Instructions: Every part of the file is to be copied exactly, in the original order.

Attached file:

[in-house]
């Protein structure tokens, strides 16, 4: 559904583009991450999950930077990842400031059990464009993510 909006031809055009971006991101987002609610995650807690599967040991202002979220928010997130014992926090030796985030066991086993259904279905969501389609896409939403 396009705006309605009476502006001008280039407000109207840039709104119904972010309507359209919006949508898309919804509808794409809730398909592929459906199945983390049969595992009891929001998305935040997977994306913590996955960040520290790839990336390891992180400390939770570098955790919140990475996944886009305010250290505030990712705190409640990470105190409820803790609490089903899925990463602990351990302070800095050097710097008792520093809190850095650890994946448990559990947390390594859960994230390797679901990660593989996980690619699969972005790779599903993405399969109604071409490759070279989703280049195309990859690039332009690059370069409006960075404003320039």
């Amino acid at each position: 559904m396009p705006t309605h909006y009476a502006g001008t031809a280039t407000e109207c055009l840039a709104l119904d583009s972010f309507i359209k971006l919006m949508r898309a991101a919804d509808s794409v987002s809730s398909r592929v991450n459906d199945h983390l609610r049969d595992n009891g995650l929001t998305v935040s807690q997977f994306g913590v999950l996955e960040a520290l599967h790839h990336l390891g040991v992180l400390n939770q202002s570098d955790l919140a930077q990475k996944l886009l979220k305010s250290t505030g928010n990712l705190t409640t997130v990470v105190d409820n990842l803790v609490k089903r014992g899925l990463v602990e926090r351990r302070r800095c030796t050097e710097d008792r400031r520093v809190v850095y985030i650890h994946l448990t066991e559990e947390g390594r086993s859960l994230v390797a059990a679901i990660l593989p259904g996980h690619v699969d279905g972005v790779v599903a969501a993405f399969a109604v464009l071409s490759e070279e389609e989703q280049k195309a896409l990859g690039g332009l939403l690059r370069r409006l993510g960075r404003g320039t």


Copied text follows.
[in-house]
């Protein structure tokens, strides 16, 4: 559904583009991450999950930077990842400031059990464009993510 909006031809055009971006991101987002609610995650807690599967040991202002979220928010997130014992926090030796985030066991086993259904279905969501389609896409939403 396009705006309605009476502006001008280039407000109207840039709104119904972010309507359209919006949508898309919804509808794409809730398909592929459906199945983390049969595992009891929001998305935040997977994306913590996955960040520290790839990336390891992180400390939770570098955790919140990475996944886009305010250290505030990712705190409640990470105190409820803790609490089903899925990463602990351990302070800095050097710097008792520093809190850095650890994946448990559990947390390594859960994230390797679901990660593989996980690619699969972005790779599903993405399969109604071409490759070279989703280049195309990859690039332009690059370069409006960075404003320039």
């Amino acid at each position: 559904m396009p705006t309605h909006y009476a502006g001008t031809a280039t407000e109207c055009l840039a709104l119904d583009s972010f309507i359209k971006l919006m949508r898309a991101a919804d509808s794409v987002s809730s398909r592929v991450n459906d199945h983390l609610r049969d595992n009891g995650l929001t998305v935040s807690q997977f994306g913590v999950l996955e960040a520290l599967h790839h990336l390891g040991v992180l400390n939770q202002s570098d955790l919140a930077q990475k996944l886009l979220k305010s250290t505030g928010n990712l705190t409640t997130v990470v105190d409820n990842l803790v609490k089903r014992g899925l990463v602990e926090r351990r302070r800095c030796t050097e710097d008792r400031r520093v809190v850095y985030i650890h994946l448990t066991e559990e947390g390594r086993s859960l994230v390797a059990a679901i990660l593989p259904g996980h690619v699969d279905g972005v790779v599903a969501a993405f399969a109604v464009l071409s490759e070279e389609e989703q280049k195309a896409l990859g690039g332009l939403l690059r370069r409006l993510g960075r404003g320039t």